What is Major Depressive Disorder? How is it treated?
For 1 in 4 American adults, depression—also called major depressive disorder and clinical depression—is a life-impairing and sometimes life-threatening medical mental health condition.
If you suspect you or a loved one suffers from depression, understanding what depression is and how it is treated are vitally important first steps.
What is depression and how is it different from sadness?
Sadness is an emotion we all experience in life. It usually results from a direct situational cause—perhaps in response to loss, a sudden, drastic or unforeseen change in life circumstances, or adversity. Sadness typically lasts a short time, and doesn’t significantly interfere with your normal day-to-day activities, responsibilities and relationships.
With sadness, there is a light at the end of the tunnel.
Depression differs in that it is more than “about of the blues.” A person suffering with depression can’t simply “snap out of it.” They typically experience a range of characteristic symptoms over an extended period of time. These symptoms are severe enough to have a noticeable impact on all areas of life.
With depression, it feels as though there is no light at the end of the tunnel—just more darkness.
Signs and symptoms of major depression commonly include:
- Persistent sadness
- Feelings of hopelessness or worthlessness
- Disinterest or a loss of pleasure in life’s activities
- Anxiety, irritability, restlessness, agitation or anger
- Insomnia or excessive sleeping
- Extreme appetite or weight changes
- Fatigue or loss of energy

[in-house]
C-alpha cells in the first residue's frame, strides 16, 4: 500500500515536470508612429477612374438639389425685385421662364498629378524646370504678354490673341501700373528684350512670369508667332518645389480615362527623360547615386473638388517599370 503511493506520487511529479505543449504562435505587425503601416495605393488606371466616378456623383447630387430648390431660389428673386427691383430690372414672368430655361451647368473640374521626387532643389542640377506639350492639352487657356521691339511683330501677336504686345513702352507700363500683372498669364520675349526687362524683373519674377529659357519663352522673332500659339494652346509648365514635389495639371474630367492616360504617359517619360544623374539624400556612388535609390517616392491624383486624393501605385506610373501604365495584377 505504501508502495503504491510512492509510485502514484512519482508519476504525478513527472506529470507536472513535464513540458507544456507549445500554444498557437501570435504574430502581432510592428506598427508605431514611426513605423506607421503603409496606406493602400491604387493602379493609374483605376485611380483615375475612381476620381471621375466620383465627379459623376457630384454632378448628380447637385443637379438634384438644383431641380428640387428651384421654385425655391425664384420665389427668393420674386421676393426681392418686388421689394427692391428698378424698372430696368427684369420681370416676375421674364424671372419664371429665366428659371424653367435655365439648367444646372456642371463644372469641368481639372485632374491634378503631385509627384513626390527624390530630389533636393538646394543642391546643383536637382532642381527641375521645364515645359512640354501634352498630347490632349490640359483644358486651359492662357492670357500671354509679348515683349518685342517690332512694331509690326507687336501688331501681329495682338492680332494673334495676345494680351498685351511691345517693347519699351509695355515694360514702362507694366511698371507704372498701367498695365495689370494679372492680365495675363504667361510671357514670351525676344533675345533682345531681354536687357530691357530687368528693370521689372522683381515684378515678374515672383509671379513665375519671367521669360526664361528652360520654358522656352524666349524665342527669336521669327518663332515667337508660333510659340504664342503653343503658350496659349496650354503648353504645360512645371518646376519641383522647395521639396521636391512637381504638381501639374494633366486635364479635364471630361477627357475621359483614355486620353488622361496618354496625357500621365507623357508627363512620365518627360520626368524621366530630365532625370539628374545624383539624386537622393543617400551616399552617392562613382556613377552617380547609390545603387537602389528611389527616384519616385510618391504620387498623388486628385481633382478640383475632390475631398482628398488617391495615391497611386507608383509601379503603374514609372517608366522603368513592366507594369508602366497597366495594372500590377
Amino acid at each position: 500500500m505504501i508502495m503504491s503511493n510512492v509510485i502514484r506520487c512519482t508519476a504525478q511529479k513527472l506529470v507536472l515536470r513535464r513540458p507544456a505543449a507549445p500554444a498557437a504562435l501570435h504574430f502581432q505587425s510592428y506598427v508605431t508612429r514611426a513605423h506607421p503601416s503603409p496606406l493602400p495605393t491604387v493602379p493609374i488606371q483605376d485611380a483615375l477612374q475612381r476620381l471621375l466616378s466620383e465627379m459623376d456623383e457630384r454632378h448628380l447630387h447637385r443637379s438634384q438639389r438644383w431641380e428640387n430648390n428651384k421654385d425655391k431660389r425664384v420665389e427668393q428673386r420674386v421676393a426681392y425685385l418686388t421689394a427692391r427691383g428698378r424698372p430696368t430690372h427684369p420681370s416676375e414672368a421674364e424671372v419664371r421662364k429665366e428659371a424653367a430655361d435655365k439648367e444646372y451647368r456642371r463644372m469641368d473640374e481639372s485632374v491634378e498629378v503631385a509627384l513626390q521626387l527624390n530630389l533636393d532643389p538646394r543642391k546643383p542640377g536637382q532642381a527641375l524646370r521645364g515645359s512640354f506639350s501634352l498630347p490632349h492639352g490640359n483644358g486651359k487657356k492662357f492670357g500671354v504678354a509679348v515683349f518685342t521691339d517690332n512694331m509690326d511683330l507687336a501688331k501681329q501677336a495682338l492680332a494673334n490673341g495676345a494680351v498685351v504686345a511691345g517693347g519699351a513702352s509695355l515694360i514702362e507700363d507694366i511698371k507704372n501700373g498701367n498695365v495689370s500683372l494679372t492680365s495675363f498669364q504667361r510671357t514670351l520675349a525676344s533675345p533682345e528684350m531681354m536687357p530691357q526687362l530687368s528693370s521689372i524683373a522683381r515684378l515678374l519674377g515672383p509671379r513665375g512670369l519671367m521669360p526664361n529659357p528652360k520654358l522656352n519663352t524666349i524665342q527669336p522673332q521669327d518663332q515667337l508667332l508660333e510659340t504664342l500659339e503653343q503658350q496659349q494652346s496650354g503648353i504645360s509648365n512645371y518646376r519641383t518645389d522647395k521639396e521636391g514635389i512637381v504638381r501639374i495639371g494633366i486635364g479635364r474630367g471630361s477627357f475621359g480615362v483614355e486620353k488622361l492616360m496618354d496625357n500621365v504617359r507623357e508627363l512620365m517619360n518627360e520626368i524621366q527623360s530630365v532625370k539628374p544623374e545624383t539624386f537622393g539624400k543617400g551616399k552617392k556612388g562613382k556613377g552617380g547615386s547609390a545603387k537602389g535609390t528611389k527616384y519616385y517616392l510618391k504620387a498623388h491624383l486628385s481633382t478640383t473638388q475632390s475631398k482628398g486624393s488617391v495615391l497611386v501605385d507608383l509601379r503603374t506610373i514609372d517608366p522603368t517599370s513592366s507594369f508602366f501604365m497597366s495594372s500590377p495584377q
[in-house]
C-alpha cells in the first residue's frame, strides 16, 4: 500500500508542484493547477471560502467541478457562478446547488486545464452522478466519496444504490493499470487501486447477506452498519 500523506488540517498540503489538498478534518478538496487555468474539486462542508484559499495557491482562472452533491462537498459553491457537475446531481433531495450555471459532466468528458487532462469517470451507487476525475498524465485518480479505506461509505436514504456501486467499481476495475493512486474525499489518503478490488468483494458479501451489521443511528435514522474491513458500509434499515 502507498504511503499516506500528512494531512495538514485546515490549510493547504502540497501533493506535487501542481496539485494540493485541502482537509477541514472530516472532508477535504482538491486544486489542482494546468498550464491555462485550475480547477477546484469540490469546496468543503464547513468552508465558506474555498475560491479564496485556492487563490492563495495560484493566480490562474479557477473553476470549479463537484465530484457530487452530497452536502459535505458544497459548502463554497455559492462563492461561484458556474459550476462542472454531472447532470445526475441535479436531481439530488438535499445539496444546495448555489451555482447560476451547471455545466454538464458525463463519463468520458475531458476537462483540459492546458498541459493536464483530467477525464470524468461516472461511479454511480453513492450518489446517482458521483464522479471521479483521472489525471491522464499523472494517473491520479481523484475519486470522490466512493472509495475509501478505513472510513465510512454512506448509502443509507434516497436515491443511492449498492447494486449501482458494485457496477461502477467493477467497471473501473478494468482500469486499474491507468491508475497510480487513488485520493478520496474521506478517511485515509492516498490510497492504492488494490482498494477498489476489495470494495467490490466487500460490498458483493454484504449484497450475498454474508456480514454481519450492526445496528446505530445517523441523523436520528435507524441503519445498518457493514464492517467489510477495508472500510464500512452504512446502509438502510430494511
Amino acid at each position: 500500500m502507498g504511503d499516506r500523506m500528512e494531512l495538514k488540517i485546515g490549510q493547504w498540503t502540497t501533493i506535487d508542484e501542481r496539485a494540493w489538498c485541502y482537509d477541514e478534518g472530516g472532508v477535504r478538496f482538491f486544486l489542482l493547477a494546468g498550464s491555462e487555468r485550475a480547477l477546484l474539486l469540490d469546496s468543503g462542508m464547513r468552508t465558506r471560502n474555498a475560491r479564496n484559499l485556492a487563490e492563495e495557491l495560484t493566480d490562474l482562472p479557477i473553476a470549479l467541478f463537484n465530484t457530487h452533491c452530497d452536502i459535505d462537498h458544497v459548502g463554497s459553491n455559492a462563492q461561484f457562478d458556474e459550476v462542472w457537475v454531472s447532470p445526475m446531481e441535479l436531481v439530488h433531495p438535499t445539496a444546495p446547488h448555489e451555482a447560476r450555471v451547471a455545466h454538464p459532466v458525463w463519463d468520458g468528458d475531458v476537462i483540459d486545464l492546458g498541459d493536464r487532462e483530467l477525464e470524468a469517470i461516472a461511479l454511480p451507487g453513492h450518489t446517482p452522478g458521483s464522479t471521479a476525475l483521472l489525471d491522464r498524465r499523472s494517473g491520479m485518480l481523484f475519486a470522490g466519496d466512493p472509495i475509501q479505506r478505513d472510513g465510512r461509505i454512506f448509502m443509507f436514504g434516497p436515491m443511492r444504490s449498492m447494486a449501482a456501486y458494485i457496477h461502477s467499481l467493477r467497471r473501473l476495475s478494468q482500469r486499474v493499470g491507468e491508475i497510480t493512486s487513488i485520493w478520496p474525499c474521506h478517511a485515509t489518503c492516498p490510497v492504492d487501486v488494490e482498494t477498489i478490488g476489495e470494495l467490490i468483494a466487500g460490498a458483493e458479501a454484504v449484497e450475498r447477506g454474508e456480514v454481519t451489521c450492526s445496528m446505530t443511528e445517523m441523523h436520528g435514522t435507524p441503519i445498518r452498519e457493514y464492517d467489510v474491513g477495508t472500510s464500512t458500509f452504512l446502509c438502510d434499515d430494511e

- Difficulty concentrating or becoming easily distracted
- Reckless behavior
- Thoughts of suicide
Major depression’s cause and types
A specific cause of major depression has not been identified. Its recipe includes many ingredients. A person’s genes, brain chemistry, life experiences, and psychological and spiritual health can all be contributing factors.
Just as there are many types of coughs—all with similarities, but each with different causes and treatments—varying types of depression have been identified by their characteristics.
- Major Depression (often called Clinical Depression) is the severe form of depression, including a number of the above signs and symptoms experienced for longer than 2 weeks.
- Persistent Depressive Disorder is a longer lasting but often less intense form of depression, where a client experiences a depressed mood most of the day, for more days than not, and for 2 years or longer.
- Post-partum Depression occurs in women after delivering a baby, due to hormonal and physical changes along with stressors associated with pregnancy, delivery, and motherhood.
- Seasonal Affective Disorder is caused by decreased sunlight and colder temperatures during the winter months, typically including feelings of fatigue, increased appetite, slower thinking, and sadness.
- Bipolar Disorder is characterized by cycling mood changes, experiencing periods of extreme highs (mania) followed by extreme lows (depression).
- Depression with psychosis occurs in about 10-15% of major depressions, including some form of psychosis, hearing voices (auditory hallucinations), seeing visions (visual hallucinations), or odd beliefs (delusions).
Applying a BioPsychoSpiritual Treatment Strategy
Depression can be effectively managed and even cured when we address all three spheres—body, mind and spirit. Medication, psychological awareness and skills, and spiritual truths and principles are all integral parts of a life-transformation process—rediscovering life, beyond depression.